Flying to Rotterdam recently, the largest and busiest port in the world, I was forcibly struck by the aerial view. I doubt there is a sight anywhere that is more eloquent testimony to the power of human intelligence and organization. Indeed, this applies to the whole of the Netherlands: a physically unpromising fragment of land, much of it reclaimed from the sea, has been diligently transformed into one of the globe’s most flourishing regions, whose economic product exceeds that of the whole of Africa.


The text accompanying a book of photographs of the Dutch landscape that I was given as a present is an unconscious witness to the country’s wealth. Extolling Dutch society’s fundamental egalitarianism, the text stated that in Holland you will not see expensive cars, only middle-of-the-range models. The examples given were Mercedeses and BMWs.


The Dutch are probably the best-educated people in the world (though middle-aged people complain, as everywhere else, that standards are falling). Many Dutch have a vocabulary in English that exceeds that of native speakers in Britain and America. And for many years, the Dutch prided themselves that theirs was a country in which nothing ever happened. The business of Holland was business—plus social security with a bit of anti-Calvinist decadence thrown in. The country was so tranquil, contented, and firmly established that, failing a rise in the level of the North Sea, it seemed the idyll would continue forever.


But a couple of political assassinations, unprecedented in Holland for more than 300 years, suddenly illuminated, as if by a flash of lightning, a darker aspect of reality—one that was not confined to Holland but was Europe-wide. In a very short space of time, complacency gave way to a nagging sense of doom.


It is Europe’s doom that Walter Laqueur explores and explains in this succinct and clearly written book. He does not say anything that others have not said before him, but he says it better and with a greater tolerance of nuance than some other works on this vitally important subject.


There are three threats to Europe’s future. The first comes from demographic decline. Europeans are simply not reproducing, for reasons that are unclear. They seem to care more about the ozone layer and carbon emissions than they do about the continuation of their own societies. Or perhaps bringing up children interferes with what they conceive to be the real business of life: taking lengthy annual holidays in exotic locations and other such pleasures.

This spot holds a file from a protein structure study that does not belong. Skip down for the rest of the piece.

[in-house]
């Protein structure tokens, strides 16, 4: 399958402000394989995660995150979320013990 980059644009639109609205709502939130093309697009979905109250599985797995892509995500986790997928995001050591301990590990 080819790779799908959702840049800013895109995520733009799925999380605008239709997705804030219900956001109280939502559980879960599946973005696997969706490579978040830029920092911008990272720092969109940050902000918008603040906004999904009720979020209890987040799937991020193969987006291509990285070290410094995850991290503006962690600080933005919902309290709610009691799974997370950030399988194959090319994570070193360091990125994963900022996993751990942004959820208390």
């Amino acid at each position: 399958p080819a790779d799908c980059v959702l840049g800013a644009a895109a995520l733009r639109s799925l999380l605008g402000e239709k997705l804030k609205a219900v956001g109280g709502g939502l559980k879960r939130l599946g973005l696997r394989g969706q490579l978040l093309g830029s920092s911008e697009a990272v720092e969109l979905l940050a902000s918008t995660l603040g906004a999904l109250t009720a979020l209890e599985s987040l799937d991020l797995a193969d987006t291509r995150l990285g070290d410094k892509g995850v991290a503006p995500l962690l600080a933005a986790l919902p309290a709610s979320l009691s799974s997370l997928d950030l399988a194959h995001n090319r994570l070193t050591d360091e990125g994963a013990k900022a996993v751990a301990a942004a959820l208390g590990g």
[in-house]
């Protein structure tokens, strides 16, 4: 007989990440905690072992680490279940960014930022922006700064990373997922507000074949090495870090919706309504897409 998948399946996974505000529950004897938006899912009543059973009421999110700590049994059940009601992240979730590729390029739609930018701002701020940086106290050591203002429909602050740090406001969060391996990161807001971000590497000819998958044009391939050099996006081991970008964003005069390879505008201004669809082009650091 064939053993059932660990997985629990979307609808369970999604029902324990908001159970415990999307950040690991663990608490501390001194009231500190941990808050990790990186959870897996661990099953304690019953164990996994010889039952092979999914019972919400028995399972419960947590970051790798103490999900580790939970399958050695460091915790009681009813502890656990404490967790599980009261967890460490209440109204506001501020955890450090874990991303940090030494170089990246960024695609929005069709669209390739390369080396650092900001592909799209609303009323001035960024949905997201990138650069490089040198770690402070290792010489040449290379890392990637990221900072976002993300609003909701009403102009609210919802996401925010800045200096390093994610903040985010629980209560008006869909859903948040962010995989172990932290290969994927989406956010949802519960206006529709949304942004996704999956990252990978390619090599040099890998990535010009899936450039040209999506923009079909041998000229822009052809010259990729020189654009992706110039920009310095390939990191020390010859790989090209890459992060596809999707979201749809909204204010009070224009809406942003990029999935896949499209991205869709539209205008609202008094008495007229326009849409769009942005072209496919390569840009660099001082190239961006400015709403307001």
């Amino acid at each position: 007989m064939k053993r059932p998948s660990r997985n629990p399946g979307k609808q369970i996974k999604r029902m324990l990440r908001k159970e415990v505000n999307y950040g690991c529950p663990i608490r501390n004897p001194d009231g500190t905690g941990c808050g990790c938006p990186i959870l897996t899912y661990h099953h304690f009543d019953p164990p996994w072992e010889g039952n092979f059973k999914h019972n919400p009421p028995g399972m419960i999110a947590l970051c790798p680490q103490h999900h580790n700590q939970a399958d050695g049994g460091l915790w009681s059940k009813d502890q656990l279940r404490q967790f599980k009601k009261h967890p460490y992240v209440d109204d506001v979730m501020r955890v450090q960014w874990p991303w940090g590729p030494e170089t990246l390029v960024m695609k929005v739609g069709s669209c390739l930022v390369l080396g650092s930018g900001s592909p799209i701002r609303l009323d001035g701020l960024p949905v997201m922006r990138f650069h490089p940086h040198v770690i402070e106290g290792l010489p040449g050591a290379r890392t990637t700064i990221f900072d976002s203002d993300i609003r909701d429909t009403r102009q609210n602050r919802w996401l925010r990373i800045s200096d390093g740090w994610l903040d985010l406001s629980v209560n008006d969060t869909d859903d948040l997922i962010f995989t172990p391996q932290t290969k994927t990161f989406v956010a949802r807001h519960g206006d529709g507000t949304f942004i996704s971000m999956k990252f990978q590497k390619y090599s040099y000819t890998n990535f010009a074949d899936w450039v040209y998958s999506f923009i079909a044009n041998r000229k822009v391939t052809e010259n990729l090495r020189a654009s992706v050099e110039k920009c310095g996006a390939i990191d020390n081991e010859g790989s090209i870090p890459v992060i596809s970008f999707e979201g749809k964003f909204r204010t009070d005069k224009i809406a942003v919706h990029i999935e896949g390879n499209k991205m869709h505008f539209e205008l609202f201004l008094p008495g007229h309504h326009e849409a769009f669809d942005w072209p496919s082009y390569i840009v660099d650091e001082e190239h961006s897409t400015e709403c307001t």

The second threat comes from the presence of a sizable and growing immigrant population, a large part of which is not necessarily interested in integration. As the population ages, the need for immigrant labor increases, and among the main sources of such labor are North Africa, the Middle East, Pakistan, and Bangladesh. When I recently drove to Antwerp from the South of France, I thought I had arrived in Casablanca. There are parts of Brussels where the police are enjoined not to be seen eating or drinking during Ramadan. Similar accommodations are occurring all over Europe: in the Central Library in Birmingham, for example, I found a women-only table occupied exclusively by young Muslims dressed in the hijab. (They were the lucky ones, members of liberal households that allowed them out on their own.)


The third threat comes from the existence of the welfare state and the welfare-state mentality. A system of entitlements has been created that, however economically counterproductive, is politically difficult to dismantle: once privileges are granted, they assume the metaphysical status of immemorial and fundamental rights. The right of French train drivers to retire on full pension at the age of 50 is probably more important to them than the right of free speech—especially that of those who think that retirement at such an age is preposterous. While Europe mortgages its future to pay for such extravagances—the French public debt doubled in ten years under the supposedly conservative Chirac—other areas of the world forge an unbeatable combination of high-tech and cheap labor. The European political class, more than ever dissociated from its electorate, has hardly woken up to the challenge.


All this Laqueur lays out with exemplary clarity. He sees Europe, once the home of a dynamic civilization that energized the rest of the world, declining into a kind of genteel theme park—if it’s lucky. The future might be grimmer than this, of course: there might be a real struggle for power once the immigrants and their descendents become numerically strong enough to take on the increasingly geriatric native population.